Store valuables in the hotel's safety deposit box.
Keep room locked, whether you are in it or out.
Check who is at your door before opening it.
Hand your keys into reception whenever leaving the hotel
In the street :
Avoid displaying expensive jewelry, cameras and valuables.
Do not carry large sums of money.
Keep away from dark, isolated areas at night.
It is better to be in groups and stick to busy well lit streets.
Plan your route.
Call a taxi from your hotel.
In your car :
Plan your route in advance.
Lock the doors and close the windows.
Lock valuable items in the boot (trunk).
Park in well lit areas at night.
Never pick up strangers.
If in doubt about your safety phone the police or drive to the nearest police station.
The country's major point of entry is Johannesburg's International Airport, which also serves Pretoria. Durban and Cape Town airports also have International status.
Among domestic centres served by South African Airways are, Bloemfontein, Cape Town, Durban, East London, George, Johannesburg, Kimberley, Port Elizabeth, Pretoria and Upington. Comair, Nationwide and SA airlink, and other small airlines serve the lesser towns and main tourist destinations.
Air charter services (including helicopter hire) are widely available.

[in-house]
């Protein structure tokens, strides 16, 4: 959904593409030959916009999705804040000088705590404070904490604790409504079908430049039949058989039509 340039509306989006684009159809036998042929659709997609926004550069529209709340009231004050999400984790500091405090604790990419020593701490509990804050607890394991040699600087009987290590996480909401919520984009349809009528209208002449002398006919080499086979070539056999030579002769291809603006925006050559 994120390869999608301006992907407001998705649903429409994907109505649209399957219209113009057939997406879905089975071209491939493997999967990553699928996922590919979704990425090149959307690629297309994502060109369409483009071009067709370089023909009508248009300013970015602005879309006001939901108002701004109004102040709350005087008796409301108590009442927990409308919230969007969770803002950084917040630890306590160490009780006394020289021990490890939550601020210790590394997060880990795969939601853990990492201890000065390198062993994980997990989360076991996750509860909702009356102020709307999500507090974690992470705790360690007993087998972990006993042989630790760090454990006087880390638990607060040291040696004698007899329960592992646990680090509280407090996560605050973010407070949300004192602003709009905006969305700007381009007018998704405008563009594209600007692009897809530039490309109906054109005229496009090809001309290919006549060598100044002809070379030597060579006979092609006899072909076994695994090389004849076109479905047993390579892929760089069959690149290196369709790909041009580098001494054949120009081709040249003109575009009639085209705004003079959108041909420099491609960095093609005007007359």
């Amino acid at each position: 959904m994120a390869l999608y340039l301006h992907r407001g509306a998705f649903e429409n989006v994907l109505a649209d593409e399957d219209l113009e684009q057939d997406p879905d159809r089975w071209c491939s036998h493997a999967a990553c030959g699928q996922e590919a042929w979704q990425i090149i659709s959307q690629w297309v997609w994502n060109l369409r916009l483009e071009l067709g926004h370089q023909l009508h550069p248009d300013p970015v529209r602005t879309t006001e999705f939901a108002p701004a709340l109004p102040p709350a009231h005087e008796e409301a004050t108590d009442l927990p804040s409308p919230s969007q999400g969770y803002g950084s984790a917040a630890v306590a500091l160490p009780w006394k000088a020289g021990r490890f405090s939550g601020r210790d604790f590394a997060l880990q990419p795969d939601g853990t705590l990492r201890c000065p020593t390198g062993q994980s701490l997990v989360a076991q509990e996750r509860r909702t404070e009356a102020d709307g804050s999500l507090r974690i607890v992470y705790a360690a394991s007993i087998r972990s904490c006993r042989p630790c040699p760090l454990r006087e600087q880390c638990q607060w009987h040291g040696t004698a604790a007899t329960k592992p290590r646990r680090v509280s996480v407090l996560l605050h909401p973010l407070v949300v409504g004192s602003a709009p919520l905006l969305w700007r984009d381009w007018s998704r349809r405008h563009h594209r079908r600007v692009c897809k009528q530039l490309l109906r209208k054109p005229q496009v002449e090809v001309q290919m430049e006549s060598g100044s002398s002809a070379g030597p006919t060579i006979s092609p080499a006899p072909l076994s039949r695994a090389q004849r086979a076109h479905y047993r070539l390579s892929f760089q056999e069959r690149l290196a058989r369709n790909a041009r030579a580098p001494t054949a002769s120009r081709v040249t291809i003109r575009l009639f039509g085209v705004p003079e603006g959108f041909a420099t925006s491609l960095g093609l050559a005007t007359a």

South Africa has an extensive and well-signposted road network comprising some 200,000 kilometers (124,280 miles) of national and provincial highways. Surfaces are generally in very good condition, though the going can be a bit rugged in the more remote and hilly country areas.
You must carry this with you at all times. Zimbabwe, Mozambique, Namibia, Botswana, Lesotho and Swaziland licenses are valid in South Africa. So too are other foreign licenses, provided they carry a photograph and are either printed in English or accompanied by an English-language certificate of authenticity.
Alternatively, obtain an International Driving Permit before your departure.
Road rules and signs:
in South Africa, one drives on the left. The general speed limit on national highways, urban freeways and other major routes is 120 km/h (75 mph), that on secondary (rural) roads is 100 km/h (60 mph), and in built-up areas 60 km/h (35 mph) unless otherwise indicated.